Important Things to Know About Indiana Worker's Compensation Permanent Total Disability Benefits
As a Fort Wayne Work Injury Attorney who handles Indiana Worker's Compensation cases, there are several things that I explain to my clients about worker's compensation permanent total disability benefits. As an Indiana Worker's Compensation Lawyer, the important things to know about worker's compensation permanent total disability benefits below:
As way of a background, it is important to know that the Indiana Worker's Compensation Act provides several benefits to employees, including, but not limited to, permanent total disability ("PTD") benefits. These benefits are paid when it is established that the employee will never again be able to work in reasonable employment. Specifically, PTD benefits are awarded pursuant to Ind. Code § 22-3-3-8 when it is established that the employee will never again be able to work in a reasonable employment. Bowles v. Griffin Industries, 798 N.E.2d 908, 910 (Ind. Ct. App. 2003), on subsequent appeal, Bowles v. Second Injury Fund, 827 N.E.2d 142 (Ind. Ct. App. 2005), trans. denied, 841 N.E.2d 181.
To establish a total disability, an injured employee must prove that he cannot carry on reasonable types of employment. Perez v. U.S. Steel Corp., 428 N.E.2d 212, 215-16 (Ind. 1981). The reasonableness of the type of employment is determined by assessing the individual’s “physical and mental fitness for the opportunities and by their availability.” Id. Once the injured employee has established the degree of physical impairment, coupled with other facts such as his capacity, education, training, or age, and has established that he has attempted unsuccessfully to find work or that it would be futile to search for work in light of his impairment and other characteristics, the burden of producing evidence that reasonable employment is regularly and continuously available then rests on the employer. Walker v. State, Muscatatuck State Dev. Ctr., 694 N.E.2d 258, 265 (Ind. 1998).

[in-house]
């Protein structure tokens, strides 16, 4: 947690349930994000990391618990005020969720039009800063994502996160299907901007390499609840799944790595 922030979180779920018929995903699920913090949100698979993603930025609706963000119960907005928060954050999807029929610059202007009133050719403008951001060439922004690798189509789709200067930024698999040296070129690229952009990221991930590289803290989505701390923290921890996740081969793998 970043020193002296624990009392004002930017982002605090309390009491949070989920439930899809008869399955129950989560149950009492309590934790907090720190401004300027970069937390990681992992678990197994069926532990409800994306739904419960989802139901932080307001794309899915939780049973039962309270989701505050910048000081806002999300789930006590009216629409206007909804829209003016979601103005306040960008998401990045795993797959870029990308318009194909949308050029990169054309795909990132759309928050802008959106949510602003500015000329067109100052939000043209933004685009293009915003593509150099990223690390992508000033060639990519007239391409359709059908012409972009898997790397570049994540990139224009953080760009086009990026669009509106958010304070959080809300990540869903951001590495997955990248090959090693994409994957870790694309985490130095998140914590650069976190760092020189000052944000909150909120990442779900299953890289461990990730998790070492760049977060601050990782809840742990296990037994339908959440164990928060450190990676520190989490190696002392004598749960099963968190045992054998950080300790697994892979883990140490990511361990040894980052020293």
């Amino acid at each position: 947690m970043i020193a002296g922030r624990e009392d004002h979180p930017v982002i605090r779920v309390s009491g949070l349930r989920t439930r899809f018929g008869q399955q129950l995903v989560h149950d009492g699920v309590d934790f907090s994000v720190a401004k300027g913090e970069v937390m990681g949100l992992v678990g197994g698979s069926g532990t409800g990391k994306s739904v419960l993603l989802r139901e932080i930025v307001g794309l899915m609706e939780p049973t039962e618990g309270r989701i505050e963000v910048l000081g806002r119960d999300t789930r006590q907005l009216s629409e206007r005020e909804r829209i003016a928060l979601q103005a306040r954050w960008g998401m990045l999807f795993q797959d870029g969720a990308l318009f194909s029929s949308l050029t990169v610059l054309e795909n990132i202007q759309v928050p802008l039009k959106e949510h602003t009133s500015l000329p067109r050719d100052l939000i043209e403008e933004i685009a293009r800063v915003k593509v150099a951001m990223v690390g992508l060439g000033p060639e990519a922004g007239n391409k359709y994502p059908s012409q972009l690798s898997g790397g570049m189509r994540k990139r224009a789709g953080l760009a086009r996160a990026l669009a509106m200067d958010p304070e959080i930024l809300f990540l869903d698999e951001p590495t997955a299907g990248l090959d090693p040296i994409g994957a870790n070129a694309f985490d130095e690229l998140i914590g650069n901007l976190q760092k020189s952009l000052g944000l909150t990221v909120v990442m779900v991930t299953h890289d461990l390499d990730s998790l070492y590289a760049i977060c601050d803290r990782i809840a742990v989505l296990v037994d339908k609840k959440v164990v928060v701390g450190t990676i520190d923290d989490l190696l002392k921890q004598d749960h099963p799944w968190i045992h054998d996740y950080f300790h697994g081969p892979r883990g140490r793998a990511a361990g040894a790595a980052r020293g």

A PTD award is paid for 500 weeks at the rate of two-thirds (2/3) of the employee's pre-injury average weekly wage. See Indiana Code § 22-3-3-8 and Indiana Code § 22-3-3-10.
It should be noted that the PTD benefits are offset by the number of weeks of temporary total disability benefits paid out. For example, if an employee got 100 weeks of temporary total disability benefits and then was deemed entitled to PTD benefits, then offsetting the TTD benefits, results in the employee being entitled to 400 weeks of PTD benefits.
In Keith v. Ind. Bell, 6 N.E.3d 509 (Ind. Ct. App. 2014), an injured worker made a claim for permanent total disability benefits. The Indiana Worker's Compensation Board's Judge found that the injured worker was not entitled to an award of PTD benefits. The injured worker appealed the unfavorable decision to the Indiana Court of Appeals, which affirmed the unfavorable decision.
The Indiana Court of Appeals noted that to establish a PTD claim, an injured worker must prove that she cannot carry on reasonable types of employment. The reasonableness of the type of employment is determined by assessing the individual's physical and mental fitness for the opportunities and by their availability.
The Indiana Court of Appeals further noted that once an injured worker has established the degree of physical impairment, coupled with other facts such as the claimant's capacity, education, training, or age, and has established that she has attempted unsuccessfully to find work or that it would be futile to search for work in light of his impairment and other characteristics, the burden of producing evidence that reasonable employment is regularly and continuously available then rests on the employer.